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Jackson Case Going to Grand Jury

Prosecutors are said to be forgoing a public preliminary hearing for the pop star, a strategy that legal experts say carries heavy risks.

March 13, 2004|William Overend | Times Staff Writer

SANTA BARBARA — Prosecutors in the Michael Jackson child molestation case have decided to seek a secret grand jury indictment of the entertainer rather than proceed with a public preliminary hearing, a source close to the case said Friday.

The decision by Santa Barbara County Dist. Atty. Tom Sneddon carries some significant legal risks, but also would allow prosecutors to test the credibility of their key witnesses out of public view and without questions from defense lawyers.

Sneddon still could change his mind and decide that a preliminary hearing is the safest way to obtain a legal determination on whether there is enough evidence to proceed to trial, the source said. But a criminal grand jury already has been convened.

Jackson was charged Dec. 18 with seven felony counts of child molestation and two felony counts of giving an intoxicant to a minor with the intent of seducing the boy. The incidents are alleged to have occurred at his Neverland Ranch in Santa Barbara County early last year.

For The Record
Los Angeles Times Tuesday March 16, 2004 Home Edition Main News Part A Page 2 National Desk 1 inches; 37 words Type of Material: Correction
Michael Jackson -- An article Saturday on the Michael Jackson child molestation case incorrectly spelled the name of the chief deputy public defender of Ventura County as Michael C. Mahon. The correct spelling is Michael C. McMahon.

Citing a gag order imposed on lawyers in the case by Superior Court Judge Rodney S. Melville, Susan Tellem, whose Los Angeles public relations firm handles media inquiries for Sneddon, would confirm only that a Santa Barbara County grand jury had been convened as part of a "regular process," as is done every three months.

"The substance of grand jury proceedings is not disclosed to the public in any case; therefore, there is no information available as to what the grand jury is hearing," she said. "There is no more available information and, as you know, there is a protective order in place."

Jackson's attorney, Mark Geragos, also bound by the gag order, declined to discuss the issue. Legal experts, however, expressed some surprise that Sneddon would decide to take his case to a grand jury at this relatively late stage, rather than months ago.

"If you are going to go to a grand jury, why now and not long ago?" asked Loyola Law School professor Laurie Levenson. "There are problems in doing this now that could wind up hurting the prosecution."

One disadvantage, Levenson said, is that the prosecution may not have had time yet to fully grasp the extent of the evidence it has collected. In a grand jury hearing, prosecutors are obligated to tell the defense about anything they have that could help the defense. That could become an issue for a defense appeal, she said.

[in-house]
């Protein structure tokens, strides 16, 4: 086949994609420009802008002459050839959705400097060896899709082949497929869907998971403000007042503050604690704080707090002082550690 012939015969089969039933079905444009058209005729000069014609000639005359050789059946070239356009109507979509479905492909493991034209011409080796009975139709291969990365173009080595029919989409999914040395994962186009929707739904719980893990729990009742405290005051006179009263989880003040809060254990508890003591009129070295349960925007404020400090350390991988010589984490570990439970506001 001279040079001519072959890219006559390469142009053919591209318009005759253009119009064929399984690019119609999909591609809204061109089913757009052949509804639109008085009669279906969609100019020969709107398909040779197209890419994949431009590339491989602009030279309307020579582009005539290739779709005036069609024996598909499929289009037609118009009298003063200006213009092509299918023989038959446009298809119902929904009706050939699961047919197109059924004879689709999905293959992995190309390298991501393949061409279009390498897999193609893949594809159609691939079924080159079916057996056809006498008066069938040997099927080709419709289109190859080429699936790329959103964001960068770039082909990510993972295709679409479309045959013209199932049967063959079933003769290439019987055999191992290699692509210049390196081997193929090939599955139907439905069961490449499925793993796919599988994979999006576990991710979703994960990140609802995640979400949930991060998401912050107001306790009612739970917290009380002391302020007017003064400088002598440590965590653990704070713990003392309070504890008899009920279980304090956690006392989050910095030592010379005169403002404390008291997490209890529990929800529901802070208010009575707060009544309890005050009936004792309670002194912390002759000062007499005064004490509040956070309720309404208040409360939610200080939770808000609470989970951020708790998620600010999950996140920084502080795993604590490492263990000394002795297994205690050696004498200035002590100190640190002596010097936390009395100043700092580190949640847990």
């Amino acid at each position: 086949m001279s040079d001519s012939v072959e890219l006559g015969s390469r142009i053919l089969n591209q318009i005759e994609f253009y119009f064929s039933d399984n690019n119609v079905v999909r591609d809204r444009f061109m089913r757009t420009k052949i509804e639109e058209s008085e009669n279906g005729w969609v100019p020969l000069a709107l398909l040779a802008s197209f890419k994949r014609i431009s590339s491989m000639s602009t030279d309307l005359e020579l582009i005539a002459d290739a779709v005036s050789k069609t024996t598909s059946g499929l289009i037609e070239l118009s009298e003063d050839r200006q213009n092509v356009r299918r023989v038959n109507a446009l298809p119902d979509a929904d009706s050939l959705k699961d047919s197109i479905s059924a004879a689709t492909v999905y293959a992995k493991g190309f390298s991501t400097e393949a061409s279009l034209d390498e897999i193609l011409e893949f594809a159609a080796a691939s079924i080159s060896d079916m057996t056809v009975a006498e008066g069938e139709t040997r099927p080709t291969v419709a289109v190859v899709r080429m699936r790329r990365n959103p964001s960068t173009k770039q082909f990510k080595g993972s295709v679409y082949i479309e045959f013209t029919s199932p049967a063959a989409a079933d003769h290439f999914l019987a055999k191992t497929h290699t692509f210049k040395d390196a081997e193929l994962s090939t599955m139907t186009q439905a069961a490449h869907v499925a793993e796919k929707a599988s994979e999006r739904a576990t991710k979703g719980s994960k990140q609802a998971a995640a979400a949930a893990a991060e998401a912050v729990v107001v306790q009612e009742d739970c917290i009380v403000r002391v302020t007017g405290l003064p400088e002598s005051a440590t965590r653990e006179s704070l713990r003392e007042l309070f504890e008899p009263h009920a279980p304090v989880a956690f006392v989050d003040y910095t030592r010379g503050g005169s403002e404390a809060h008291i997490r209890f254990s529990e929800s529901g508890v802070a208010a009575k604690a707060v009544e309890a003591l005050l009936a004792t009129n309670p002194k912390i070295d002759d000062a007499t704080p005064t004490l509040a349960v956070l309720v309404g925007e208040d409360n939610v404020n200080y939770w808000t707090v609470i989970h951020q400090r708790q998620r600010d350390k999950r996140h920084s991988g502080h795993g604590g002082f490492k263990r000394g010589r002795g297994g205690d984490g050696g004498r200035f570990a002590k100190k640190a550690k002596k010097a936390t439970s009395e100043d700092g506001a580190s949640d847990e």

The advantages of using a grand jury include keeping secret some evidence that might be damaging to the defense, giving key prosecution witnesses a low-pressure opportunity to testify without defense cross-examination and reducing some of the "political heat" on Sneddon if grand jurors say the case is too weak to take to trial, Levenson said.

An April 2 hearing has been set by Melville in the north Santa Barbara County city of Santa Maria, where the Jackson case is being heard, primarily to set a date for a preliminary hearing. But there has been widespread speculation since Jackson's arrest that the preliminary hearing might ultimately be discarded.

One of Sneddon's concerns is avoiding a "media circus" at a public preliminary hearing, one official said. But others questioned whether that concern was a valid reason to risk the possible legal repercussions of a belated move to the secrecy of a grand jury.

Michael C. Mahon, former president of the California Public Defenders Assn., spent 22 years as a public defender in Santa Barbara County and is now chief deputy public defender in Ventura County. He said the grand jury route could be a major gamble.

"One judge up there has already declared the entire jury selection process in Santa Barbara County unconstitutional on grounds that it is a kind of volunteer system that does not produce proportional representation for Latinos and other minorities," Mahon said. "That issue is now before an appeals court."

"It certainly could be extended to grand jury selection," he said, adding that he was surprised Sneddon "would hand the defense an appeal issue on this."

Mahon and Levenson also noted there have been concerns about the health of the alleged victim, a cancer patient.

Because of a recent U.S. Supreme Court decision, they said, the prosecution could encounter serious problems if the boy died before Jackson went to trial, they said.

The court ruled that grand jury testimony of a witness who subsequently died could not be introduced as evidence during trial, because the witness had not been subject to cross-examination. If a witness dies after testifying at a preliminary hearing, the testimony is allowed during trial.

"I can't imagine he would risk that if there is any significant risk at all to the boy's health," Mahon said.

USC law professor Erwin Chemerinsky said that taking the case to a grand jury would preserve Sneddon's control and minimize publicity. But he also will miss the opportunity of testing prosecution witness testimony under fire, Chemerinsky said.

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